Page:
The subtilisin-like serine proteinases of P. carinii was confirmed and its gene has been cloned (Lugli et al. 1997; Wada and Nakamura, 1997). The proteinase may be involved in cleavage of major surface glycoproteins or other related proteins of P. carinii (Wada and Nakamura, 1997). A conserved N-terminal portion of major surface glycoproteins has been suggested to be processed by subtilisin-like proteinases, and a variant portion of major surface glycoproteins may be exposed on the cell surface of P. carinii for host immune evasion (Wada and Nakamura, 1997). However, the purification of this subtilisin-like proteinase is highly needed for further evaluation of its roles in the pathogenesis of PCP.
The purified enzyme molecule of 68-kDa in the present study showed weak degradative activities against macromolecules such as collagen, hemoglobin and fibronectin. The function of the 68-kDa cysteine proteinase of P. carinii is still poorly understood and it is a topic of further study.

ACKNOWLEDGEMENTS

The authors are grateful to Miss Yeon Hee Lim, Department of Parasitology, Seoul National University College of Medicine, for her technical assistance in the enzyme purification.

Notes

This study was supported by the financial support of the Korea Research Foundation made in the program year of 1998 (1998-021-F00182) and the Ministry of Education, Korea (1997).

REFERENCES

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Fig. 1
SDS-PAGE analysis of crude extract of Pneumocystis carinii (A) and homogenate of normal rat lung (B).
kjp-38-159-g001.jpg
Fig. 2
Elution profiles of a protease by DEAE-sepharose fast flow chromatography. Fractions were assayed for activity on CBZ-phe-arg-MNA (○) and monitored for protein content (●) at 280 nm. Fractions with high enzyme activities were pooled, as shown by the bar (-).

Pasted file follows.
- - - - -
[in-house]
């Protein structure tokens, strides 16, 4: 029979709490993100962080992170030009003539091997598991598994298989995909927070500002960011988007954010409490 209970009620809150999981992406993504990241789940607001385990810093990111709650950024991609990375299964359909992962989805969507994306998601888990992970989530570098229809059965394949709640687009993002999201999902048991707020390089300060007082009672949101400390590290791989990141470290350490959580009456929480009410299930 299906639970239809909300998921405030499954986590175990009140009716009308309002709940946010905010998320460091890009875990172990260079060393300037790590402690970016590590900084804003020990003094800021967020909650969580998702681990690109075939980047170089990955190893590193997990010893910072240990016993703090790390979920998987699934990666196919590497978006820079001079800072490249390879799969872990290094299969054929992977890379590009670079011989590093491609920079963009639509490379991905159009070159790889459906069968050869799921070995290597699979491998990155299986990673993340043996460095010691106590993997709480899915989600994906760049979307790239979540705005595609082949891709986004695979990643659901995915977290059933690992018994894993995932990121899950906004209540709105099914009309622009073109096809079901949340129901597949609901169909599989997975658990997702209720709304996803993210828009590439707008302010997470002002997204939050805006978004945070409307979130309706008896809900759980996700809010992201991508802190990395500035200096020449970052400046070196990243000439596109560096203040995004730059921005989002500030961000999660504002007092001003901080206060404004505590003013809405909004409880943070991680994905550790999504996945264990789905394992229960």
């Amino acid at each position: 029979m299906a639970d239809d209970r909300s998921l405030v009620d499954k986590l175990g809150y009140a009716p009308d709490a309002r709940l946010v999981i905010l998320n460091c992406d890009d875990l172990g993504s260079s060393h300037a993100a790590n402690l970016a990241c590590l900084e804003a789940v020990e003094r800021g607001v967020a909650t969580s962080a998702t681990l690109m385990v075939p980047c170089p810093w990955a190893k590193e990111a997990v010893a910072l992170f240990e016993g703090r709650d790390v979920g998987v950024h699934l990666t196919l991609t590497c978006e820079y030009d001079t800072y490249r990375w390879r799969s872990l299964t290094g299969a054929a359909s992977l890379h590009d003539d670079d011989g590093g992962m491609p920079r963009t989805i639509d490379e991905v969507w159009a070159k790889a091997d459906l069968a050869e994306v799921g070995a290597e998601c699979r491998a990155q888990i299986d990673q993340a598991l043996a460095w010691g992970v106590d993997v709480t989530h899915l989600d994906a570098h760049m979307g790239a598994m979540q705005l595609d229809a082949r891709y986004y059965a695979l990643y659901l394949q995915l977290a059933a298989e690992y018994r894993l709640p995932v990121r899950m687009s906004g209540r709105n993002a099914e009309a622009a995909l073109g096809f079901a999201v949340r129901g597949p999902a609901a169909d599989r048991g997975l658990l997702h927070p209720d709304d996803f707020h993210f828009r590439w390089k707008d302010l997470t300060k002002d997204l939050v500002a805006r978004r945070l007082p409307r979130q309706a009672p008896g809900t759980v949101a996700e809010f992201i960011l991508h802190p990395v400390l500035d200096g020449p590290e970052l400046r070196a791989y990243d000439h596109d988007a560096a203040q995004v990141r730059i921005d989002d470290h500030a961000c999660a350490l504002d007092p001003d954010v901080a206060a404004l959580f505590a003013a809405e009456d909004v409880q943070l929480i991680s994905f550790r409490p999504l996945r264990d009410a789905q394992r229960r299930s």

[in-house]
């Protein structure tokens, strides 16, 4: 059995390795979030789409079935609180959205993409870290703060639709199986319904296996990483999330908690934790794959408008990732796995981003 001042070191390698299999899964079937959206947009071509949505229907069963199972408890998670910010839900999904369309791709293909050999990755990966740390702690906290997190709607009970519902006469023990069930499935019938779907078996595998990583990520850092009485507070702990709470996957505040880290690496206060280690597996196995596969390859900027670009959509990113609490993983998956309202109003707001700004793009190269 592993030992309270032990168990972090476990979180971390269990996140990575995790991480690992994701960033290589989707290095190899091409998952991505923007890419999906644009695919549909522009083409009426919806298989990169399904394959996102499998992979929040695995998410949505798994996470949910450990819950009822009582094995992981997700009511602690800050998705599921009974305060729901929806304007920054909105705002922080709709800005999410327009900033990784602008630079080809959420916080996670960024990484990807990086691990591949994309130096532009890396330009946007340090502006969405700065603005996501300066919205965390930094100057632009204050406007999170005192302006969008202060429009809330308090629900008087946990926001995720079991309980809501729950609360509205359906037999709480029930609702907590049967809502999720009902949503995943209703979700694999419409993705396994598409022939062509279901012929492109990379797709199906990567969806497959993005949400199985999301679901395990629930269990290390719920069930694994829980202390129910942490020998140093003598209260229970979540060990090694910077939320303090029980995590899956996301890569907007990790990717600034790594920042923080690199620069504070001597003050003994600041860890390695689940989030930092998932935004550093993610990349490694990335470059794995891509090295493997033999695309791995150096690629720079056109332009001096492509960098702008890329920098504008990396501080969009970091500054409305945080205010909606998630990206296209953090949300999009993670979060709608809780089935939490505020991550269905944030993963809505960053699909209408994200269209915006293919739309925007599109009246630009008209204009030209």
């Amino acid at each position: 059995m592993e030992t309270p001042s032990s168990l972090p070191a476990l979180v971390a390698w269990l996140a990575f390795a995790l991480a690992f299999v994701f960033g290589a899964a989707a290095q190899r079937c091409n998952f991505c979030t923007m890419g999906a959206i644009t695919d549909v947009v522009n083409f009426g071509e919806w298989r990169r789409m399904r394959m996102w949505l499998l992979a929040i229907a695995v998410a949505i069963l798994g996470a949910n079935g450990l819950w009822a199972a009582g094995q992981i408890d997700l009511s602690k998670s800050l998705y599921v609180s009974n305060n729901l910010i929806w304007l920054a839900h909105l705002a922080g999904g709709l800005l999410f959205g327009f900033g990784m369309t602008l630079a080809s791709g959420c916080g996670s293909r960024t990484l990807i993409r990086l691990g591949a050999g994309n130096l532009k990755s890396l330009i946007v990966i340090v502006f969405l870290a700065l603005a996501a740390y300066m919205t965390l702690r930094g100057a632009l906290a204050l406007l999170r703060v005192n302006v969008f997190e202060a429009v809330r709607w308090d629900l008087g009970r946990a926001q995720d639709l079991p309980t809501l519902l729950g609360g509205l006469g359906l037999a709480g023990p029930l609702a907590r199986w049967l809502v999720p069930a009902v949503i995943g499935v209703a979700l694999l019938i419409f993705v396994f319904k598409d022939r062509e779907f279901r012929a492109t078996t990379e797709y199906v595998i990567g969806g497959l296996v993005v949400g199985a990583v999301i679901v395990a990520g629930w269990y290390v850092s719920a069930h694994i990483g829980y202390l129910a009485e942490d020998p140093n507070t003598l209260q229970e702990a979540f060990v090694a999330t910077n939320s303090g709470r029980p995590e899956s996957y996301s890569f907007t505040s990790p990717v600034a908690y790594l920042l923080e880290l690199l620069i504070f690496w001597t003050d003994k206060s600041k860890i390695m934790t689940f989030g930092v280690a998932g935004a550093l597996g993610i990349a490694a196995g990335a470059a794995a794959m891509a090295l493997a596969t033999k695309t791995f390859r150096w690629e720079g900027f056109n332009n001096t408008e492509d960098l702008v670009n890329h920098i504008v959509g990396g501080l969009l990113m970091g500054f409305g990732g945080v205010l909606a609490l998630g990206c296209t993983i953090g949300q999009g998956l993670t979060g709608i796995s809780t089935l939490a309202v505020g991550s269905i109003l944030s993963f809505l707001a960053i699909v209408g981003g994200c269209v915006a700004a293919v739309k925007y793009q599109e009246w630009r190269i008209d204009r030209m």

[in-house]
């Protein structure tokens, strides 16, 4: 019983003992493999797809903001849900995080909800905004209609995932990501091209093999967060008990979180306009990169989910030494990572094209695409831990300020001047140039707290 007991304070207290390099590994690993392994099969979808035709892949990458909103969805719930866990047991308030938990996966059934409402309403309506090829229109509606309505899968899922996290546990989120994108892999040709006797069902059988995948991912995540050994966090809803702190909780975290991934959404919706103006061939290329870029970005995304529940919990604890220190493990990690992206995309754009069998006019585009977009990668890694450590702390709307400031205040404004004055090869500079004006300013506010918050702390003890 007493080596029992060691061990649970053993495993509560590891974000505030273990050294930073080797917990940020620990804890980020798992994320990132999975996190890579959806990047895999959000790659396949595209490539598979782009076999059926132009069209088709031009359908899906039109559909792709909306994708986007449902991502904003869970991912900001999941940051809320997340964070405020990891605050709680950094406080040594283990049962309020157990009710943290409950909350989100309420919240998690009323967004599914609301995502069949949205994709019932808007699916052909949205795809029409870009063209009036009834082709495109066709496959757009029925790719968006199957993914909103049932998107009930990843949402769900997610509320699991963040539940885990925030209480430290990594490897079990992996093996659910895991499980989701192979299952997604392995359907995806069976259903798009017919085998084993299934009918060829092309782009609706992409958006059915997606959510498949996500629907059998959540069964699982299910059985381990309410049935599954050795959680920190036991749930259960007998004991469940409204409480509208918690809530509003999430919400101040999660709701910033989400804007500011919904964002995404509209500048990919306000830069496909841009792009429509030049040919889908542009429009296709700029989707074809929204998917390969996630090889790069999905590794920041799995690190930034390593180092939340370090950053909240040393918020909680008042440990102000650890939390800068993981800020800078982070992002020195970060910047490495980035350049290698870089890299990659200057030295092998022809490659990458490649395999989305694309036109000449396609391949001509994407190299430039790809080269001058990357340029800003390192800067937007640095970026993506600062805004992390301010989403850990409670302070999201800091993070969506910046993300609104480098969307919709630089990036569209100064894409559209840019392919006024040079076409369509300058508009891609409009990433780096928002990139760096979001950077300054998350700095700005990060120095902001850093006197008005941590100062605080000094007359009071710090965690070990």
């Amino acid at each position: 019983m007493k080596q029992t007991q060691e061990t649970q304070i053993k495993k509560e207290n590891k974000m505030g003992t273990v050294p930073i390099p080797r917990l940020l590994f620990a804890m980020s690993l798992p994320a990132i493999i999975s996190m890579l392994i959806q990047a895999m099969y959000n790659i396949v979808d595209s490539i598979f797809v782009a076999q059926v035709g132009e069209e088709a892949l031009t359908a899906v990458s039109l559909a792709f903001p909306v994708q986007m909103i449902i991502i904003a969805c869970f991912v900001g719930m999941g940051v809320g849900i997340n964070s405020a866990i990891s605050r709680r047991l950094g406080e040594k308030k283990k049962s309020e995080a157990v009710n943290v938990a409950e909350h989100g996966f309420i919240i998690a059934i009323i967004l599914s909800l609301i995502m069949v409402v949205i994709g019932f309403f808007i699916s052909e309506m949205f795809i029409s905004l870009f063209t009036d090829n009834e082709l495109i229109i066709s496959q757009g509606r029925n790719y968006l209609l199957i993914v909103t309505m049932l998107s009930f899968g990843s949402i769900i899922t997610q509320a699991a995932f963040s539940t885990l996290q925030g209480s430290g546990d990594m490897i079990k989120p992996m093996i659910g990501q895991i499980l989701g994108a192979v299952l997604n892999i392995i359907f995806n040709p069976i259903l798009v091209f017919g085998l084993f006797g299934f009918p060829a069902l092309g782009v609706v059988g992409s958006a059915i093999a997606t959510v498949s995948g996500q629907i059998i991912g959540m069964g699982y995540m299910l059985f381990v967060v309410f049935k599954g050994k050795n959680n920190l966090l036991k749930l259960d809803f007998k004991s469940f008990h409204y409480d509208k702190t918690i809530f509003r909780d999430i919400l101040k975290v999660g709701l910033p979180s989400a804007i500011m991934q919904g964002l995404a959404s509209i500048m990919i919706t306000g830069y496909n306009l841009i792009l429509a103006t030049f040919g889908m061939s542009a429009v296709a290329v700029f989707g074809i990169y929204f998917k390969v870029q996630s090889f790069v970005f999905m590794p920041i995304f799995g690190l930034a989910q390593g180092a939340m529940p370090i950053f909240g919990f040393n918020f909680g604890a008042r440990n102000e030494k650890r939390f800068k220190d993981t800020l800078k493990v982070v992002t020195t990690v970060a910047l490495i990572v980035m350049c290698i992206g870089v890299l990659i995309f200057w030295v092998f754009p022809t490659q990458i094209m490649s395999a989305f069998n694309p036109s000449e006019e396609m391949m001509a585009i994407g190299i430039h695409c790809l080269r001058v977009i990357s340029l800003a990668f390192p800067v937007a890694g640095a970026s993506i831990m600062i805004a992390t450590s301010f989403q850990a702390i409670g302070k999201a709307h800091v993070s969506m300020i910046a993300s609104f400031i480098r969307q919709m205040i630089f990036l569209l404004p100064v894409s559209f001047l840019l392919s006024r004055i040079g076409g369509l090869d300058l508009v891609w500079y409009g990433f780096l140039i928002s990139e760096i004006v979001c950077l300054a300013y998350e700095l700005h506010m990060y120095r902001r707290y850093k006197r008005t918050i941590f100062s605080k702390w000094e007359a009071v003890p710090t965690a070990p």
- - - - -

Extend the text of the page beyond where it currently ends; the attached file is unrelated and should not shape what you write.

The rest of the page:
kjp-38-159-g002.jpg
Fig. 3
Elution profiles of a protease by Q-sepharose chromatography. Fractions were assayed for activity on CBZ-phe-arg-MNA (○) and monitored for protein content (●) at 280 nm. Fractions with high enzyme activities were pooled, as shown by the bar (-).
kjp-38-159-g003.jpg
Fig. 4
Elution profiles of a protease by arginine-sepharose 4B chromatography. Fractions were assayed for activity on CBZ-phe-arg-MNA (○) and monitored for protein content (●) at 280 nm. Fractions with high enzyme activities were pooled, as shown by the bar (-).
kjp-38-159-g004.jpg
Fig. 5
SDS-PAGE analysis of proteins purified from crude extract to a cysteine protease by sequential chromatographic steps. A, crude extract; B, 0.2 M NaCl fraction from DEAE-sepharose fast flow; C, 0.2 M NaCl fraction from Q-sepharose; D, 0.05 M NaCl fraction from arginine-sepharose 4B.
kjp-38-159-g005.jpg
Fig. 6
Effects of pH and molar concentration on a cysteine proteinase of Pneumocystis carinii.
kjp-38-159-g006.jpg
Table 1
Proteolytic activities of four kinds of homogenates of the rat lungs or Pneumocystis carinii
kjp-38-159-i001.jpg
Table 2
Summary of purification from the crude extract to a proteinase of Pneumocystis carinii
kjp-38-159-i002.jpg
Table 3
Modulatory effects of various effectors on the enzyme activity
kjp-38-159-i003.jpg

a)Mean ± SD, n = 3.